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Review - What Happened to Monday

By midlandsmovies, Aug 25 2017 11:02AM

What Happened to Monday (aka Seven Sisters) (2017) Dir. Tommy Wirkola

Also known as the more blatant, and ridiculous in my opinion, ‘Seven Sisters’ in the UK, comes a new sci-fi from Tommy Wirkola, the Norwegian director of Dead Snow and Hansel and Gretel: Witch Hunters.

In a montage opening we find that in 2037 the future has led to a world on the brink of collapse as overpopulation and the resulting starvation has forced global governments to introduce a one-child policy. This Child Allocation Act forces any siblings to be put into a 'sleep stasis' until the crisis has passed. However, one father (a strong as always Willem Defoe) hides the birth of his septuplet children after the death of his wife and brings them up to 'play' (and act) as one individual in the oppressive outside city.

Named after the days of the week the children learn to adapt to the one persona and the film picks up with seven Noomi Rapaces playing each of the older siblings in a technical tour de force. The second ‘star-of-Prometheus’ cloning films of the year (Alien: Covenant saw Fassbender play “just” 2 versions of himself) Rapace infuses each sister with their own personality with differing styles and costume. Far from the early Back to the Future 2 and Nutty Professor effects where actors also played multiple roles in locked-off camera shots, Rapace (and the CGI geniuses) completely immerse us in a world where the special effects and performances are seamless and the camera can wander as much as it likes.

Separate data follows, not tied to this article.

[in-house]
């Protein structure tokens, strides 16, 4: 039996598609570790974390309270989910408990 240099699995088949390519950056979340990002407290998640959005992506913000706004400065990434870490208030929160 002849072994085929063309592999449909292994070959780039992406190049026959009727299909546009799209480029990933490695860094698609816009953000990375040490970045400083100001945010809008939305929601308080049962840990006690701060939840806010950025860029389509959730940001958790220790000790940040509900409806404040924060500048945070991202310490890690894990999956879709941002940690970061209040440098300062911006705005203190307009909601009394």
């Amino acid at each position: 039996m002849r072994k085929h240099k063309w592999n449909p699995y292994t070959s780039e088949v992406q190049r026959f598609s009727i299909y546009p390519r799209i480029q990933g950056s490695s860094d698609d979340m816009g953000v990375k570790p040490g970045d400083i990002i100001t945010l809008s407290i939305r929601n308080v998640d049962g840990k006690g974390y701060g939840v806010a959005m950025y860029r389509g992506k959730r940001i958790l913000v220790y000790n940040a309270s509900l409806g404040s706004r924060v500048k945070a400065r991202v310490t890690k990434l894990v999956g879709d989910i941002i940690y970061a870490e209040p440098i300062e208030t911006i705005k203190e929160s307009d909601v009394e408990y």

The plot revolves around the disappearance of Monday who fails to return after a day out, with the sisters soon attempting to uncover her whereabouts. Yet before too long the illegal siblings are subsequently hunted by the authorities themselves. With elements of dark humour and a smattering of explicit violence and heavy themes, the film is held together with some twisting of sci-fi tropes but the sole praise is Rapace’s alone. With her solid performance in the truly awful Rupture, the actress had a huge amount of redeeming to do after that misstep from earlier this year.

But she does so in spades here. In addition, the film’s chases, fire-fights, explosions and shoot-outs will satisfy fans of action. Its well-constructed editing alongside fast-paced narrative and character development, help these exciting action sequences have an emotional weight that's so often missing - and also allows an audience to side with the siblings’ plight.

Again, Netflix has shown that it can (along with Okja and others) invest in original ideas that are a much needed balm from the over abundance of multiplex franchises. That said, with its themes of cloning, birth and re-birth, plus machine gun shootouts, the film has echoes of an Alien film that never was. Rapace was sorely missing from Ridley Scott’s latest and his film fails to have half the imagination shown in this lower budget film.

Not without its flaws – a slightly too long 2-hour runtime drags in the middle - the film uses its support cast well but Glenn Close as Nicolette Cayman head of the C.A.B. is menacing but somewhat underused.

However, for a fun but not throwaway thrill, you could do a lot worse than What Happened to Monday. A career high for the director and Rapace returns on a high from her earlier cinematic stinker. The film sits alongside Snowpiercer and Predestination as a trio of fantastic under-valued science fiction films that have been released under the radar in the last 5 years and one that provides an emotional resonance in a future not so distant.


Midlands Movies Mike

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